Good news for car collectors: Your pride and joy may not be a clunker, thanks to the Specialty Equipment Market Association (SEMA).

SEMA managed to inject an addition to the so-called clunker law which exempts cars and trucks older than 25 years from this new federal program. Set to take effect in July, it will give vouchers ranging in value from $3,500 to $4,500 to owners turning-in older cars and trucks for new higher-mileage models; vehicles (including cars, trucks and motorcycles) manufactured after 1984 will be eligible for the vouchers.

SEMA is a professional/lobbying group representing many of the world’s car-makers and thousands of “aftermarket” companies, those outfits which dream-up, design, build and sell performance and appearance products for cars and trucks. It’s a huge, near-$30 billion annual business in the U.S. alone and thousands of Americans depend on the automotive aftermarket for their livelihoods. Harm the collecting hobby and harm to the aftermarket follows.

Proponents claim that the “Consumer Assistance to Recycle and Save Act (CARS)” act may spur an estimated 625,000 new vehicle sales, foreign and domestic. The program was originally scheduled to last one year, but the final version of the bill pegs its life span at only four months; if things go well, it could be extended.

Originally called the Speed Equipment Market Association, such performance icons as engineer/racer/promoter Mickey Thompson (my old boss), founders of So Cal Speed Shop Alex Xydias and Dean Batchelor (my great friends), “Hot Rod,” “Motor Trend,” and “Car Craft” magazine publisher Robert E. Petersen (also my old boss) and NHRA founder Wally Parks (the man, the legend) all had a hand in SEMA’s formation. But never let it be said that I’m an automotive name-dropper.

The group might be best-known to automotive enthusiasts through its annual SEMA Show each November in Las Vegas. The four-day orgy of high-performance and high-style is open “to the trade only” yet is the second-best attended event in that convention city, drawing over 100,000 car nuts from around the world (COMDEX gets more people, but the general public can get into that event). The SEMA Show is considered by some aficionados (including me) as one of the best car shows in the world, on a par with Tokyo, Stuttgart, Los Angeles and other major auto extravaganzas. 

Clunker laws have been used in several countries for some time. SEMA and its members and car collectors and enthusiasts in general were most fearful of a clunker law mandating expensive annual inspections of cars and trucks of a certain age (a strategy used in Japan to “encourage” car-owners to buy new cars rather than keep older ones and pay the hefty annual inspection fees), and, though a remote possibility, the chance that confiscation of “clunkers” might become a reality. This new program includes neither of these potential problems.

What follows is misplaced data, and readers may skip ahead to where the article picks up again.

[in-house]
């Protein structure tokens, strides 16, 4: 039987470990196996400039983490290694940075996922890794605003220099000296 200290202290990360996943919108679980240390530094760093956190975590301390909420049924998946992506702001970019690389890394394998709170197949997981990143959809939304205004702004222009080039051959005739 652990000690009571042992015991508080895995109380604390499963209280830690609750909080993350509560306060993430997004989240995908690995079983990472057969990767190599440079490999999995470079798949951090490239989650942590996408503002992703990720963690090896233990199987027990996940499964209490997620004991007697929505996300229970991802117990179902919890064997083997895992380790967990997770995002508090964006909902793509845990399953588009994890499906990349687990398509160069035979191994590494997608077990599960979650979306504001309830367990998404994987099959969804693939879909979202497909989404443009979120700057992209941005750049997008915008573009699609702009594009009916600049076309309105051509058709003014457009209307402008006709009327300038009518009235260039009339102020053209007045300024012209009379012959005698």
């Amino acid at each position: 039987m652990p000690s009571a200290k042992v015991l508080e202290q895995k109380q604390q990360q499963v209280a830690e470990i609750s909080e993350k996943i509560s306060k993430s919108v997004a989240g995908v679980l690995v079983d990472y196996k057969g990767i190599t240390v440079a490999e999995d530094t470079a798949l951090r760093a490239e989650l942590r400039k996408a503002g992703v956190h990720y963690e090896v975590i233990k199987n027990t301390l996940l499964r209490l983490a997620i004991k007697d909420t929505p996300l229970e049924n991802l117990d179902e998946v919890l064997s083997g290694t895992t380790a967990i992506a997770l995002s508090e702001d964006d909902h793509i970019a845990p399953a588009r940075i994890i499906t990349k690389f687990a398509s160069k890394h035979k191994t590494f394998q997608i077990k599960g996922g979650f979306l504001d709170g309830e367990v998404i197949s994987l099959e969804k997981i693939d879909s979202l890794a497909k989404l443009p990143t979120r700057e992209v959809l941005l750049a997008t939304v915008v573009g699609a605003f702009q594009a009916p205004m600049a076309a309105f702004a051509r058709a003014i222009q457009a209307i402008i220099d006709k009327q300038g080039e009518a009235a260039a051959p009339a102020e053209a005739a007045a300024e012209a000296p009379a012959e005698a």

Collectors will tell you that their cars, frequently tuned and restored to much better condition than the day they left the factory, often run cleaner and get better mileage than many of today’s modern vehicles.

That being true or not, millions of Americans have billions of dollars invested in their vintage “babies” and view government interference in the “old car hobby” with the same or even more trepidation Second Amendment fans have when they look at even modest gun registration schemes.

If SEMA never does another thing for their members, collectors and enthusiasts, they’ve earned their money with this one action. I say serious kudos. Yes, I’m that rare breed, a progressive auto enthusiast. Regular readers know I’m a strong “green” proponent yet can wax rhapsodic about F1, muscle cars and NASCAR.

Thanks to our friends at the Detroit News, use this cool little link to find out if your car or truck is officially a clunker http://www.detnews.com/article/20090616/SPECIAL01/90615001/1148/rss25 

And collectors, you can relax a little.

More info: www.SEMA.org.

Steve Parker is a two-time Emmy Award-winner who has covered the world’s auto industry and motor racing for over 35 years. Parker hosts live one-hour automotive and motor racing call-in radio shows each Saturday and Sunday at 5 p.m. on www.TalkRadioOne.com (free podcasts of Steve’s previous shows also posted on that site). Contact Steve through his own automotive issues Website at www.SteveParker.com.